As I recently mentioned, a white nationalist has been exposed in my social circle. So I’ve found myself in a lot of discussion about the topic lately and have encountered some attempts to justify that ideology.
Most are pathetically irrational, but there is one that at least tries to take the form of a reasoned argument and comes up often enough to require a reply. It goes like this: “It’s okay for black people to be proud to be black. White people and black people are equal. Therefore it’s okay for white people to be proud to be white.” There are two flaws here. The first is that there is a huge gap between “being proud to be white” and white nationalism. White nationalism is the idea that race is essential to culture and so white people must maintain dominance of the United States in order to preserve American culture. Even if “white pride” were justified, it would not justify white nationalism.
But “white pride” conflates ethnicity with race.
I am proud of my ethnic heritage. My father is the grandson of Polish immigrants. When John Paul II became Pope and when the Solidarity labor union stood up to the Communist Party in Poland, we felt personally invested. And I get a bit of a thrill out of training with Seido Karate students from our dojos in Poland — I might be getting beat up by long-lost cousins.
The family name was changed from Swieczkowski to Swisskowski and then Swiss a few generations back, most likely due to anti-immigrant prejudice. I have a complicated relationship with Polack jokes. And I claim the right to use the word “Polack”, whereas if some purebred WASP type were to use it to refer to my family, they would at the very least invite a raised eyebrow. These experiences — mine and my ancestors — have shaped who I am.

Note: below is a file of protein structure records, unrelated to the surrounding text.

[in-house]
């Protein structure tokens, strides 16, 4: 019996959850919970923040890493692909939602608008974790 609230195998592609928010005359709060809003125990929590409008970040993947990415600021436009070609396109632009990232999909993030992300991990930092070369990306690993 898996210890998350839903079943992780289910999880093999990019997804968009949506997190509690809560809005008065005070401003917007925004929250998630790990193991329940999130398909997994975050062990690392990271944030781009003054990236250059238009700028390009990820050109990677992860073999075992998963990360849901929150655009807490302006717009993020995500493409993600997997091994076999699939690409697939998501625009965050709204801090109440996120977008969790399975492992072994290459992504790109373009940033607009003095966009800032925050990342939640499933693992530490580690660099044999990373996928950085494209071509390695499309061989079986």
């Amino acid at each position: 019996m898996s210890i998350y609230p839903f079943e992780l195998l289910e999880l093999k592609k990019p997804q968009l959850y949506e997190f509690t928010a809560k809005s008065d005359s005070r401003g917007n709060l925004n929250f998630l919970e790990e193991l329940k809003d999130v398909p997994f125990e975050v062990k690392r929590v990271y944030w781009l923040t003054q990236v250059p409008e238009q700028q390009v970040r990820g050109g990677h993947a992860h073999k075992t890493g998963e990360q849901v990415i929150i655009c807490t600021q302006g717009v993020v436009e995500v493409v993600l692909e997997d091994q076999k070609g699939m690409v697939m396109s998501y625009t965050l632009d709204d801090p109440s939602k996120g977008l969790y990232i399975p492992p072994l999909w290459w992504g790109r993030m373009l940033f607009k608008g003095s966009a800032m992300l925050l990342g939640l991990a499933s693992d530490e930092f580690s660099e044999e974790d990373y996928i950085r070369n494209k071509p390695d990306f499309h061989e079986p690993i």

My mother is of more mixed ancestry, Irish and English and German — and, as I recently learned while doing some genealogical research, one ancestor was a Dutch descendant of William of Orange and one of the first settlers in Baltimore County; another was a Revolutionary War patriot. But several of her great-grandparents and great-great grandparents on her mother’s side were Irish immigrants who arrived during the Famine, almost certainly refugees. My mom is a great American mutt.
Those Irish refugees passed on to my grandmother and my mother a primarily Irish identity. And they passed that on to me. I wear green every Irish Pride Day, a.k.a. St. Patrick’s Day, out of fear that my maternal grandmother will rise from her grave, hunt me down, and beat me about the head and shoulders should I neglect to do so. A love of music, a quick temper and a quick forgiveness, a ready laugh that never forgets tragedy; I was taught that these were my inheritance. Just as on the Polish side, the experiences of my ancestors shaped who I am.
My childhood Catholicism had Irish and Polish roots. And in my adult Paganism I feel a bit drawn to Irish and Slavic mythologies, though I haven’t studied either in any depth.
But to generalize that pride and emotional connection to ancestral cultures into racial pride, a pride in an arbitrary classification of physiognomic features, is erroneous.